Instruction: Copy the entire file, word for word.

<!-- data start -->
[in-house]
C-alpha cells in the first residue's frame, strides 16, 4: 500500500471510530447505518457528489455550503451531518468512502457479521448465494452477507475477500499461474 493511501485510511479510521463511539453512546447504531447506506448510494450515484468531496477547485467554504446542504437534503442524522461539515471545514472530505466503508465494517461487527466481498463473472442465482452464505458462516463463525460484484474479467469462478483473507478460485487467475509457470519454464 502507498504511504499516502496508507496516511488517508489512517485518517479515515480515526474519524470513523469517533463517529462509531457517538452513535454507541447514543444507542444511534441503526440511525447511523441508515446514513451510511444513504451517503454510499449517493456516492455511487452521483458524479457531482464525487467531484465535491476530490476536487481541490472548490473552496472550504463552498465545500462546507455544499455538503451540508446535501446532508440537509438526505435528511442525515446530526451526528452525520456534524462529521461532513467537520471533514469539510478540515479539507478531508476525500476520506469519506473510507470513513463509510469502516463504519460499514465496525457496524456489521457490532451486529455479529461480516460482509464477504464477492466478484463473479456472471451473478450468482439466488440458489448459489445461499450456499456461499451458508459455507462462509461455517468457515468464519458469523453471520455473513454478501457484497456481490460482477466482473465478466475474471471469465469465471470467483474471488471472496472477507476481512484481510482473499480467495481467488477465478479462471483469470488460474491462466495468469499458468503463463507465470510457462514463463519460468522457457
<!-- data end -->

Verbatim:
[in-house]
C-alpha cells in the first residue's frame, strides 16, 4: 500500500471510530447505518457528489455550503451531518468512502457479521448465494452477507475477500499461474 493511501485510511479510521463511539453512546447504531447506506448510494450515484468531496477547485467554504446542504437534503442524522461539515471545514472530505466503508465494517461487527466481498463473472442465482452464505458462516463463525460484484474479467469462478483473507478460485487467475509457470519454464 502507498504511504499516502496508507496516511488517508489512517485518517479515515480515526474519524470513523469517533463517529462509531457517538452513535454507541447514543444507542444511534441503526440511525447511523441508515446514513451510511444513504451517503454510499449517493456516492455511487452521483458524479457531482464525487467531484465535491476530490476536487481541490472548490473552496472550504463552498465545500462546507455544499455538503451540508446535501446532508440537509438526505435528511442525515446530526451526528452525520456534524462529521461532513467537520471533514469539510478540515479539507478531508476525500476520506469519506473510507470513513463509510469502516463504519460499514465496525457496524456489521457490532451486529455479529461480516460482509464477504464477492466478484463473479456472471451473478450468482439466488440458489448459489445461499450456499456461499451458508459455507462462509461455517468457515468464519458469523453471520455473513454478501457484497456481490460482477466482473465478466475474471471469465469465471470467483474471488471472496472477507476481512484481510482473499480467495481467488477465478479462471483469470488460474491462466495468469499458468503463463507465470510457462514463463519460468522457457